Budding chemist studies folic acid to target tumor cells
Summer program bridges students to a future in science, research
Bridges to the Future Program participant Brittany Ulloa conducting research in Professor GutiÃ©rrezÂs lab.
After spending 10 weeks this summer reading through scientific studies and running experiments in a chemistry lab at Cal State L.A., Brittany Ulloa wants to delve further into her research involving folic acidÂs ability to target tumor cells and its potential for drug delivery and biotechnology.
This fall, she will transfer to Cal State L.A. through the UniversityÂs Honors College. She will also be involved with the Research Initiative for Scientific Enhancement Program, one of the Minority Opportunities in Research (MORE) Programs at CSULA.
Ulloa, who currently attends Pasadena City College, explained that she is choosing to pursue a biochemistry degree at CSULA due to the UniversityÂs Âamazing research and educational enrichment programs.Â
Working alongside postdoctoral associate Claudia Molina in Professor Carlos GutiÃ©rrezÂs lab, Ulloa has been studying ÂFolic acid as a targeting domain on 1,3,5,7-tetrakis(aminomethyl)adamantineÂ as a participant of CSULAÂs Bridges of the Future summer program.
The program, funded by the National Institutes of Health (NIH), is focused on developing the pool of talented minority students who will eventually become leaders in biomedical research.
ÂThe aim of our research is to make modular units that bear molecular domains that are recognized by cancer cell surface receptors,Â said Ulloa. ÂThese can be attached to diagnostic or therapeutic agents, increasing the efficacy of these. We are doing this by attaching multiple folic acids units onto an adamantane core.Â
According to faculty adviser GutiÃ©rrez, professor of chemistry and director of the MORE Programs, ÂSince some tumor cells express many more receptors for folate than normal cells, the targeting domains Brittany is building should allow us to concentrate diagnostic or therapeutic agents right on the cancer cells. Brittany has been a diligent and and insightful co-worker this past summer. I predict much success for her in a research career.Â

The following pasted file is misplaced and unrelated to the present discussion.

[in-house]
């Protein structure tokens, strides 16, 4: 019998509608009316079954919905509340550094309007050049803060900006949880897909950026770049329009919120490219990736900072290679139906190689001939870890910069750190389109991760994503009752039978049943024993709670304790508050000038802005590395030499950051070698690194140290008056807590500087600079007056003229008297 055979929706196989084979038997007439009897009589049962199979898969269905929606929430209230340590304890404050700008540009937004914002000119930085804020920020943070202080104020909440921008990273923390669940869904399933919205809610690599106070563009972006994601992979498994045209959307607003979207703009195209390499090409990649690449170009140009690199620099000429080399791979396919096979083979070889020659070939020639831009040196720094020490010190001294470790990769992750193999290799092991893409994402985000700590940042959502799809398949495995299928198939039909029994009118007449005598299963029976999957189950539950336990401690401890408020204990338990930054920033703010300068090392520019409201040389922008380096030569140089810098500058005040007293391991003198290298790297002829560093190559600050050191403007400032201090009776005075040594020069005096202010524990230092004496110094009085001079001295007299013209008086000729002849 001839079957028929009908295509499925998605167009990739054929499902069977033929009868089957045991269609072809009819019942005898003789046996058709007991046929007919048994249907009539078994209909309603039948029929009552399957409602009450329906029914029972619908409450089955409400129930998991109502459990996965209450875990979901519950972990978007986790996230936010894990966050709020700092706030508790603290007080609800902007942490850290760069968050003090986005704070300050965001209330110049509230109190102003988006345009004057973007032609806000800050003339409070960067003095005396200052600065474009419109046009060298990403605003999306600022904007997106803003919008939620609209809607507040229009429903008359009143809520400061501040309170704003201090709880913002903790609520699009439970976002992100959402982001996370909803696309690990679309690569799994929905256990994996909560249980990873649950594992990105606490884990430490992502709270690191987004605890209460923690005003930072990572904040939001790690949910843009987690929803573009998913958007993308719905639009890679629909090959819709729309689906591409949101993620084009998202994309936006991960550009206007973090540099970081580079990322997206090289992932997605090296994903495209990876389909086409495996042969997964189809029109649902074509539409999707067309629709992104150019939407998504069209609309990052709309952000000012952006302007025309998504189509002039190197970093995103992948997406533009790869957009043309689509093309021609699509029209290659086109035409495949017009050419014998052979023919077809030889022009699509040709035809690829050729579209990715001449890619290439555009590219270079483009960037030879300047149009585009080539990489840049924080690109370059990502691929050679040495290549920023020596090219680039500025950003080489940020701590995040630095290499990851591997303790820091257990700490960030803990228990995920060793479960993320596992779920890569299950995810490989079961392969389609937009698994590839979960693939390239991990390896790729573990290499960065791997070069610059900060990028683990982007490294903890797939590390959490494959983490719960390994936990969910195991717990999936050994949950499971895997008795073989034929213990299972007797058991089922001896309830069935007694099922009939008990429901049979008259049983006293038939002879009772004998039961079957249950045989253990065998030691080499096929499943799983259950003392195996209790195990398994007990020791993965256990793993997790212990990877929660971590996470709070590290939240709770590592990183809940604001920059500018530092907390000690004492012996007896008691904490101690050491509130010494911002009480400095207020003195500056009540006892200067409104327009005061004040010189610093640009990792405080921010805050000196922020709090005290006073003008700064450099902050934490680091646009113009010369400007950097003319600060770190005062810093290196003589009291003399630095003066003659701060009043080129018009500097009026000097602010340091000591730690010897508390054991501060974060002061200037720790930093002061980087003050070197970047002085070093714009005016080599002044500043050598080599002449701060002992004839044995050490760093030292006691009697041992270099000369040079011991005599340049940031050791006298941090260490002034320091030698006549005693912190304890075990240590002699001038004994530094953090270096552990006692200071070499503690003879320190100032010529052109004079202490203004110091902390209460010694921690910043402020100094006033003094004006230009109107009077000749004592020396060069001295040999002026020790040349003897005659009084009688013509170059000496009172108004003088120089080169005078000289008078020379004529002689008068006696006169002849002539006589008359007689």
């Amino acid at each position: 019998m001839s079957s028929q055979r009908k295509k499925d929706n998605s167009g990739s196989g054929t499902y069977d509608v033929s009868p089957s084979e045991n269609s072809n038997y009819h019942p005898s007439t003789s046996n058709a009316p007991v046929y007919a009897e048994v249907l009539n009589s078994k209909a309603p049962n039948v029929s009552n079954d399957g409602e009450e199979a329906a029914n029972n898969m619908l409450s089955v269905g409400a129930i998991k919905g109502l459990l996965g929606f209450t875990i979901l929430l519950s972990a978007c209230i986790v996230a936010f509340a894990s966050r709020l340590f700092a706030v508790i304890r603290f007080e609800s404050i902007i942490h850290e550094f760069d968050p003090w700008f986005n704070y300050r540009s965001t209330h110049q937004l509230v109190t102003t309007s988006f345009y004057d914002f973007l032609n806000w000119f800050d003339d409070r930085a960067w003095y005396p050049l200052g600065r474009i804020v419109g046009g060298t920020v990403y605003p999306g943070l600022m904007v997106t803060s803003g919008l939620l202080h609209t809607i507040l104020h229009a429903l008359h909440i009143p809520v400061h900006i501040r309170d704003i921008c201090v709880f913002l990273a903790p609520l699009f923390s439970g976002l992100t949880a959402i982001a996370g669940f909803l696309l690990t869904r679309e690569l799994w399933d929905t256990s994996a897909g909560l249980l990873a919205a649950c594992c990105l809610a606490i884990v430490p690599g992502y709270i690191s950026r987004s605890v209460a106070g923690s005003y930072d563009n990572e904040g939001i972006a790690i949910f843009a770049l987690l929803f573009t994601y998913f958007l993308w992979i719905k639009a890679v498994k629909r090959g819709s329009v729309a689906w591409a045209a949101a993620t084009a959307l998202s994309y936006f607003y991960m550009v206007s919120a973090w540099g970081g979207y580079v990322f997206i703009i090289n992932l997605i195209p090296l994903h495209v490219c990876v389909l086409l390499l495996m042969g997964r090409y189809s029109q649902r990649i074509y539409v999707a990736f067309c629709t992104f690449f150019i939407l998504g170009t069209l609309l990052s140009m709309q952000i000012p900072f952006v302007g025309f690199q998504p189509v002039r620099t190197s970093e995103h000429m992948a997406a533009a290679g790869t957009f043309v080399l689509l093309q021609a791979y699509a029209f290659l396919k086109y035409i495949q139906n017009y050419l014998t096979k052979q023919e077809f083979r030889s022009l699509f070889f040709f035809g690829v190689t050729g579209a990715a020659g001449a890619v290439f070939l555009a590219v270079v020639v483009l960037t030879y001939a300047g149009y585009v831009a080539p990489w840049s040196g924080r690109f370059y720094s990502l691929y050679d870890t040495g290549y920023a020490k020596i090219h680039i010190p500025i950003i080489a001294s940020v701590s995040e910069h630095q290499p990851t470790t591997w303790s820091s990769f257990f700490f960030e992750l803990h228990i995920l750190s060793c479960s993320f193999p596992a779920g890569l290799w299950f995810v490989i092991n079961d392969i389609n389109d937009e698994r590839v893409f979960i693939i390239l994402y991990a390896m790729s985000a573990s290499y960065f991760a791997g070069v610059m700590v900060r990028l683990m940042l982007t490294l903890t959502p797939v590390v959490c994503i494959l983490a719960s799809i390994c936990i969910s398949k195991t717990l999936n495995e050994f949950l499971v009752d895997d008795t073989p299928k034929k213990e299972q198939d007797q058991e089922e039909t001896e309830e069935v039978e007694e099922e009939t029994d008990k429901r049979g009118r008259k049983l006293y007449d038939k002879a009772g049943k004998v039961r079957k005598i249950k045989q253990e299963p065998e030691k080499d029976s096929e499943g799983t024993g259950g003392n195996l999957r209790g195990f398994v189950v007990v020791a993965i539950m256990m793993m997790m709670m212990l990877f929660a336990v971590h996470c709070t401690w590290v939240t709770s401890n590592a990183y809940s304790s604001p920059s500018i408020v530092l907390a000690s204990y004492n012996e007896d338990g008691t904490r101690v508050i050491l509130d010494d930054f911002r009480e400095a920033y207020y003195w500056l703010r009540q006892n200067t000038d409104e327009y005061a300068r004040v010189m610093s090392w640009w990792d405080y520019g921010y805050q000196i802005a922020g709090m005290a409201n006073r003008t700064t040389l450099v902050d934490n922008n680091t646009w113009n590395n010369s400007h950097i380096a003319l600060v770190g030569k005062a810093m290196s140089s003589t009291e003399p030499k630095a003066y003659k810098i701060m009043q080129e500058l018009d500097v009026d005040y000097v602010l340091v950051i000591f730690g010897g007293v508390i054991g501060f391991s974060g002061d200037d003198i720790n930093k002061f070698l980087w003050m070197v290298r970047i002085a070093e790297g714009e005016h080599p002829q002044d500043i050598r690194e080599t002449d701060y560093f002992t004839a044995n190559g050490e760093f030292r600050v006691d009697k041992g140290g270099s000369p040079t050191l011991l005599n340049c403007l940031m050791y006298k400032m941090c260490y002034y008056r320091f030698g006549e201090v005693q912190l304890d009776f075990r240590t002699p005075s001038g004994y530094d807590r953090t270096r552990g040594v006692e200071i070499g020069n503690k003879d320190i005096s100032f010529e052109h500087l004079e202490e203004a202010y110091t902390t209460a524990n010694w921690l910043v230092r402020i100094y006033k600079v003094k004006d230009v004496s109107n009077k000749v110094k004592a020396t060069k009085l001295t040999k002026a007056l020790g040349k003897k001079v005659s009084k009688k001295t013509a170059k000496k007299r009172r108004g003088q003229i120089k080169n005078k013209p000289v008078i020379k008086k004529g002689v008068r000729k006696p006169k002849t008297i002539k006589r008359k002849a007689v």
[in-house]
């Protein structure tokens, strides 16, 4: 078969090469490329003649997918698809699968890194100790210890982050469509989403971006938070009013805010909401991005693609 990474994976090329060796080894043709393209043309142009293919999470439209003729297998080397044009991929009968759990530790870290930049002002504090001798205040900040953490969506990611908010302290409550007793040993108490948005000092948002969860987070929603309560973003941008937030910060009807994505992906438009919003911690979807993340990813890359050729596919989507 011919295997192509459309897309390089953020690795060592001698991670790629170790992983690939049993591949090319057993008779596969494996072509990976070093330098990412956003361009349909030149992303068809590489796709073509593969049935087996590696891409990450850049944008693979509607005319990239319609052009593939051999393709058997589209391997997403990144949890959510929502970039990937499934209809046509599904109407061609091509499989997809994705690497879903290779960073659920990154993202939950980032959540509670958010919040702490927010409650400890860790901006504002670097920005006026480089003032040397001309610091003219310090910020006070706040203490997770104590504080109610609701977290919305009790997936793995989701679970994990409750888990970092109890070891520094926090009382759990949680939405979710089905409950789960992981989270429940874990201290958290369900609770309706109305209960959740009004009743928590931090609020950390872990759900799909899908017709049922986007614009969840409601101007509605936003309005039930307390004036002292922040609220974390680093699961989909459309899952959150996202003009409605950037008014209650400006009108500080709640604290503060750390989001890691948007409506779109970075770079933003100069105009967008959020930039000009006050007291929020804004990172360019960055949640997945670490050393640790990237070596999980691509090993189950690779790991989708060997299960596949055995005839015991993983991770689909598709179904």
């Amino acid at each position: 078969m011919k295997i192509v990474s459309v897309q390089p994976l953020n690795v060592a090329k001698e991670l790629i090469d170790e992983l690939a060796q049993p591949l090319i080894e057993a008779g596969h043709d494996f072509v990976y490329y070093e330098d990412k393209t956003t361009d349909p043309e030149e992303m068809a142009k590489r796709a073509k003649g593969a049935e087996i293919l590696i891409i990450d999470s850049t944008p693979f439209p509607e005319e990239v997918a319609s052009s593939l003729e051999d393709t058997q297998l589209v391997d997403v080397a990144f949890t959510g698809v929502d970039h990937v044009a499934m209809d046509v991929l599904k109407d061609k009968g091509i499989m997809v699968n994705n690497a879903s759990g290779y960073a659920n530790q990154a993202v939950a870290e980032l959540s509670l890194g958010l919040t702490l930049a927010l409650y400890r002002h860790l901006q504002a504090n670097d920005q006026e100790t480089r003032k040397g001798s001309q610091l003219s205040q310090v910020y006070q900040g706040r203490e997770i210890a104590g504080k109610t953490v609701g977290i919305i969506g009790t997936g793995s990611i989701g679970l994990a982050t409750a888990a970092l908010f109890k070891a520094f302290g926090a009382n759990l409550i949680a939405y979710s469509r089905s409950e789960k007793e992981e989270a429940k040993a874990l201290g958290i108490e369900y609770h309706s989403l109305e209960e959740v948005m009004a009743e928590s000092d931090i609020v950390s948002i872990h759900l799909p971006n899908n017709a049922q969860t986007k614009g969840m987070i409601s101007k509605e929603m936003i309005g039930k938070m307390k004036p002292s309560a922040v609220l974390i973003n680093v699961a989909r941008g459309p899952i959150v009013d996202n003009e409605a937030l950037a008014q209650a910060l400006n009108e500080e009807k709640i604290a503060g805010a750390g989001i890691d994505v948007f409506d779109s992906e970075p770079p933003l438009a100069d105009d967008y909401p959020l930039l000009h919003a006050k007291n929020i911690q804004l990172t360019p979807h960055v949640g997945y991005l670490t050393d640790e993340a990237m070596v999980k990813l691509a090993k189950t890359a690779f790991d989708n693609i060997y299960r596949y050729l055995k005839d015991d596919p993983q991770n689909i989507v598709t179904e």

Last month, UlloaÂalong with 11 other community college students participating in the NIH-summer programÂpresented results from their research at the Summer Student Research Poster Presentation held at the La Kretz Lobby on the CSULA campus.
The event also included poster presentations by CSULA students in the Research Experience for Undergraduates Program and Project SEED.
Once Ulloa completes her bachelorÂs degree at CSULA, she is interested in obtaining an M.D./Ph.D. to pursue a career in research and medicine. ÂI want to combine the two and apply them in my work in either organic chemistry or immunology,Â she said.
Ulloa credits Professor GutiÃ©rrez for his support and guidance, saying, ÂHe is very student-oriented and a great mentor. He really makes scientific research exciting and tangible.Â
A fellow Bridges to the Future program participant, Ephraim Morado will also transfer to CSULA this fall to pursue a bachelorÂs degree in organic chemistry. His research is titled ÂThe Synthesis of Mixed-bridge Diquinoxaline Baskets.Â
ÂBasically weÂre making Resorcin(4)arene-based molecular capsules and baskets that can potentially act as a transportation system for foreign molecules,Â explained Morado, who currently attends Glendale Community College. ÂThrough CSULAÂs support programs, IÂm hoping to achieve a Ph.D. in chemistry and become a college professor someday.Â
- Bridges to the Future Program at CSULA:
- MORE Programs at CSULA:
- National Institutes of Health:
- Honors College at CSULA:
- Department of Chemistry and Biochemistry at CSULA:
- College of Natural and Social Sciences at CSULA: